On June 21 The Post and Courier's Diane Knich reported that a Commission on Higher Education official informed incoming College of Charleston President Glenn McConnell that the College need not seek legislative authorization to initiate Ph.D. programs as a Research I University, because the CHE has the authority to grant that status itself.

Mr. McConnell's public response was understandably cautious, and he expressed interest in submitting another bill to the General Assembly.

Columnist Brian Hicks, in the June 27 Post and Courier, was much less cautious, and less prudent, effectively declaring that, since the General Assembly was behaving so parochially in this matter, Mr. McConnell and House Speaker Bobby Harrell should bypass the General Assembly and seek CHE approval.

In his opinion piece, Mr. Hicks also cast Jim Merrill and Leon Stavrinakis as local heroes in the cause of promoting a University of Charleston bill. But they proposed a forced marriage between MUSC and the college, two institutions with very different missions, faculties and staffs.

They acted without consulting with constituencies at either institution or the CHE.

It was a ham-handed, ill-considered political stunt, and set a very bad tone with the Legislature for subsequent debate on the issue.

Mr. Hicks might be right that parochial forces are at work in the General Assembly on this issue, but they are not all in the Upstate.

Further, the C of C faculty has not been consulted as to which graduate programs might be worthwhile endeavors for a University of Charleston.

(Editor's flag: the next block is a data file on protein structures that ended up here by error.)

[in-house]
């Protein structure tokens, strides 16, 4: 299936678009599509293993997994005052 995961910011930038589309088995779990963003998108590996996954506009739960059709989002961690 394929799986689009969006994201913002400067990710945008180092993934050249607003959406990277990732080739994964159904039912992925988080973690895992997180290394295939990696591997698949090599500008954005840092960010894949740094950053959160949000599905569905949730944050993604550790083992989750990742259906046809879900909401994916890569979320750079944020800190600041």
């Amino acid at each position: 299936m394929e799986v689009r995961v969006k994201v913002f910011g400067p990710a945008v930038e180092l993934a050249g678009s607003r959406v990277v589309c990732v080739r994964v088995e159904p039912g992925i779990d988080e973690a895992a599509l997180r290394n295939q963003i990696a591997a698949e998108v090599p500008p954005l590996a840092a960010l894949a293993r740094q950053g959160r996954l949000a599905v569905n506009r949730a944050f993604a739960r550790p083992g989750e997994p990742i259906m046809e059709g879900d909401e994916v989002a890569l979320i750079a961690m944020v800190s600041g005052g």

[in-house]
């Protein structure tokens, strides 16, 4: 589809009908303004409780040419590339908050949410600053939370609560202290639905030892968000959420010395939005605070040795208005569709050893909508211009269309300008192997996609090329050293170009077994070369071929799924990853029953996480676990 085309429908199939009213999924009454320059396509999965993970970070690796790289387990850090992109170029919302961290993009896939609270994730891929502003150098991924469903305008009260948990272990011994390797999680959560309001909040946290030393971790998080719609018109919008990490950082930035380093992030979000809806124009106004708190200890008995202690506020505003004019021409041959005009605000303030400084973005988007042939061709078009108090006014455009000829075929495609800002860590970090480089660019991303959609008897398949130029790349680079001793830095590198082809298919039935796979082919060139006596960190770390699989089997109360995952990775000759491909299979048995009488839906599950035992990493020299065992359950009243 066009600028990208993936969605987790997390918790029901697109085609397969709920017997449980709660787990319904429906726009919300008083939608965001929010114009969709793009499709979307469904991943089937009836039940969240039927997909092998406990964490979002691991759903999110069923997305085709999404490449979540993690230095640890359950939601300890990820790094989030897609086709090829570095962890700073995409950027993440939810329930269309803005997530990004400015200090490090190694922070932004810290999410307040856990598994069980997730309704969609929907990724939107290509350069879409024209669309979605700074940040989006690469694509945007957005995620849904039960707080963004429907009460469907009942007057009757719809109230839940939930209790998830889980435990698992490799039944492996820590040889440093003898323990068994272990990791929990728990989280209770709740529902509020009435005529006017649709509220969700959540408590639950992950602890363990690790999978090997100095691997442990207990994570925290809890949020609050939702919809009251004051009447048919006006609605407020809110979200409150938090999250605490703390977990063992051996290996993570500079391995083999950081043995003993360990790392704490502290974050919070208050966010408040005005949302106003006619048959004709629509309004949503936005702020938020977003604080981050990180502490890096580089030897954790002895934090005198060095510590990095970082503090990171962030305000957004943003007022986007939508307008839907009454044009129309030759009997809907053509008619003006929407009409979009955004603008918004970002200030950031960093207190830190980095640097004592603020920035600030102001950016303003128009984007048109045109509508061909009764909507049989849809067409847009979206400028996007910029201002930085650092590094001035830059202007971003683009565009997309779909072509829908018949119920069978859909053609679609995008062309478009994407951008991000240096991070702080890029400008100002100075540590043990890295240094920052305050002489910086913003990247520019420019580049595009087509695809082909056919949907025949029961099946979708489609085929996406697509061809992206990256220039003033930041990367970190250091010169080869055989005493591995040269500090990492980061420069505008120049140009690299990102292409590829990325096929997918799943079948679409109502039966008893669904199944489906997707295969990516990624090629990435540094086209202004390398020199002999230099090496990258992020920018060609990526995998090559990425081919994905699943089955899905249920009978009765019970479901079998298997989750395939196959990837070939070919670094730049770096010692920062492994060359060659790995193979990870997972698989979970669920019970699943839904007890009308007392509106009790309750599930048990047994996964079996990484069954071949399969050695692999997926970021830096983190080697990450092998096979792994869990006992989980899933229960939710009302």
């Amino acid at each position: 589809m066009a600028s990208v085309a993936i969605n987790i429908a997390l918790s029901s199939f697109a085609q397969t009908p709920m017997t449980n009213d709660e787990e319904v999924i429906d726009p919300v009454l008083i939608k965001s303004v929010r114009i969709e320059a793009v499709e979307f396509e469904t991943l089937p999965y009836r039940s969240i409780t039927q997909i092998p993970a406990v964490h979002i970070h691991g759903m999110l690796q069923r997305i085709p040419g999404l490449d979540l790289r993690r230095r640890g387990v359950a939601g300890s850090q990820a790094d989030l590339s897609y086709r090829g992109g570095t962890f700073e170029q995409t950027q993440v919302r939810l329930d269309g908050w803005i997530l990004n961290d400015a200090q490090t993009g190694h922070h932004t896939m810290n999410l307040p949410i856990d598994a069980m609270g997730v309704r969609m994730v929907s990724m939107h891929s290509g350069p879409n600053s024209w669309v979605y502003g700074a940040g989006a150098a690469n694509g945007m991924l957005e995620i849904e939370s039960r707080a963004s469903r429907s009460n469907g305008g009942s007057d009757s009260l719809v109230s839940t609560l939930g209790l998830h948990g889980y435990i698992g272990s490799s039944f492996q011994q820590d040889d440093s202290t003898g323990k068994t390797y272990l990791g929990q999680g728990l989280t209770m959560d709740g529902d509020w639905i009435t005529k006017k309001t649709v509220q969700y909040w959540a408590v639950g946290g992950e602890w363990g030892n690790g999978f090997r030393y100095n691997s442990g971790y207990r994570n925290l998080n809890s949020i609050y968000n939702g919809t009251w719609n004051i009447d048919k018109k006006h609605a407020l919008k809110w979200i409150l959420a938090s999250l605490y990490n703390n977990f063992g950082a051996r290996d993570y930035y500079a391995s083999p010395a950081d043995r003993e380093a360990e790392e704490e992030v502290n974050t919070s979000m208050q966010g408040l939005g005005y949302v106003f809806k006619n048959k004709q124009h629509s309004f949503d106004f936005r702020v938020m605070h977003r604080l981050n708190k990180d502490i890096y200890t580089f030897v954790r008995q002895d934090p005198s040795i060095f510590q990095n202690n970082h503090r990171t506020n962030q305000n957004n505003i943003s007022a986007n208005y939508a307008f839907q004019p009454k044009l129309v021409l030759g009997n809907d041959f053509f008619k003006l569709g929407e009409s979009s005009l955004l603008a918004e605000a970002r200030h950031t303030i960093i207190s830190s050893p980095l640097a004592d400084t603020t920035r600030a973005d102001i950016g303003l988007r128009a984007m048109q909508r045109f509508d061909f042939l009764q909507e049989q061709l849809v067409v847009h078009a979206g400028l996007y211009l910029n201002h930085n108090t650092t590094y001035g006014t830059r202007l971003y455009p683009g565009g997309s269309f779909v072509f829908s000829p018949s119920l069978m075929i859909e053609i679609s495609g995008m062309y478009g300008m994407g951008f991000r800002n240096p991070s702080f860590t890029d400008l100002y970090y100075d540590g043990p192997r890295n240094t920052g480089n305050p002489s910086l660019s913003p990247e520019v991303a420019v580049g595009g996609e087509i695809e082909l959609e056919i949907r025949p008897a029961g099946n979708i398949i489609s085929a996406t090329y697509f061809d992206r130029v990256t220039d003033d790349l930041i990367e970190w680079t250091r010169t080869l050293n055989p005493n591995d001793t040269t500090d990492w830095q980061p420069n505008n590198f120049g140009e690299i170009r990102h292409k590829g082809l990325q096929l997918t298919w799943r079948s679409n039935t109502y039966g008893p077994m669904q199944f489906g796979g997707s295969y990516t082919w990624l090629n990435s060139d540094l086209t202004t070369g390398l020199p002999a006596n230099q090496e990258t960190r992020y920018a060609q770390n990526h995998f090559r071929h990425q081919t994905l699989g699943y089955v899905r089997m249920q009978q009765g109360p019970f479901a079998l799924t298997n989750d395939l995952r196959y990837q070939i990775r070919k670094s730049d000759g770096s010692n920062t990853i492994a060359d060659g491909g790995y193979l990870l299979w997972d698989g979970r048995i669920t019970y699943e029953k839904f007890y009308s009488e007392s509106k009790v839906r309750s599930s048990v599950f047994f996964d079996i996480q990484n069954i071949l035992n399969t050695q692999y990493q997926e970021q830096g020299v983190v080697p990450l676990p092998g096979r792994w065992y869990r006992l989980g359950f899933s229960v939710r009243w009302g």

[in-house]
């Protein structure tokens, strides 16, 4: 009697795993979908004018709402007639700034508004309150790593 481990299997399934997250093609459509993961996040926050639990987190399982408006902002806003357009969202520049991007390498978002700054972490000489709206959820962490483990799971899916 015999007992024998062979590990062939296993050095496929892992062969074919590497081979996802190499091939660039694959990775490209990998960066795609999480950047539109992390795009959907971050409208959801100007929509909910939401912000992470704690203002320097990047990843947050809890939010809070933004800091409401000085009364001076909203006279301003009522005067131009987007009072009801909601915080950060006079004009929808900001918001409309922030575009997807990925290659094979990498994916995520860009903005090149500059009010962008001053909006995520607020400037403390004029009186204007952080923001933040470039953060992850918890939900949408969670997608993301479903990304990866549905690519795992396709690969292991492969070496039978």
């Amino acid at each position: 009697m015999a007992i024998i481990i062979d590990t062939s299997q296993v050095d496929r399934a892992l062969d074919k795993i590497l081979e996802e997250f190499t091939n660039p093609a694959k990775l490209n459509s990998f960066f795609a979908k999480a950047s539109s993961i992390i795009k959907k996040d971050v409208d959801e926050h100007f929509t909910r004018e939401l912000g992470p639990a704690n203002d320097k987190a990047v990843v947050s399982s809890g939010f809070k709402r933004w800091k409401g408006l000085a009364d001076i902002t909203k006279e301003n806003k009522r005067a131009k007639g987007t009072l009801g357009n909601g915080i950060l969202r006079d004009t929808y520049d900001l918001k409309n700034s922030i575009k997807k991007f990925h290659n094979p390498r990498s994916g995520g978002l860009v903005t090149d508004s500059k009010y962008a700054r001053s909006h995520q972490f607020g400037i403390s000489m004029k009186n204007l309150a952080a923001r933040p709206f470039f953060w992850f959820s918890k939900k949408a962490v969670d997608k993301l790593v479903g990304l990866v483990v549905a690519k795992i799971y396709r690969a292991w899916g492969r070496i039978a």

What discussion has transpired on such matters has taken place entirely at the level of local politicians and general business interests. It does not seem to have occurred to Mr. Hicks or to The Post and Courier editorial staff that those might not be the only useful or informed perspectives.

There are, for example, significant student/faculty research grant opportunities associated with undergraduate status for which the college would no longer be eligible, were it to be assigned Research I designation.

And while R1 does open new avenues for grants, the college would be unable to compete effectively in that pool without major investments in graduate program infrastructure.

One of the biggest concerns for C of C faculty (and administration) has been the issue of funding the college's current operations. Then-outgoing C of C President George Benson summarized the problem neatly in his June 19 letter to the editor: "Of all 121 public universities in the country that are roughly the College's size, we receive the lowest state appropriation per student."

Given that longer legislative track record, and the more recent history of failed attempts to push University of Charleston legislation through, how likely is it that legislators would adequately fund expensive new programs at the College of Charleston?

Not very, if President McConnell and Speaker Harrell were to attempt an end run around the General Assembly.

The General Assembly doesn't adequately fund the College now. Incoming President McConnell is quite right to proceed cautiously in this matter.

RICHARD NUNAN

Department of Philosophy

College of Charleston

George Street

Charleston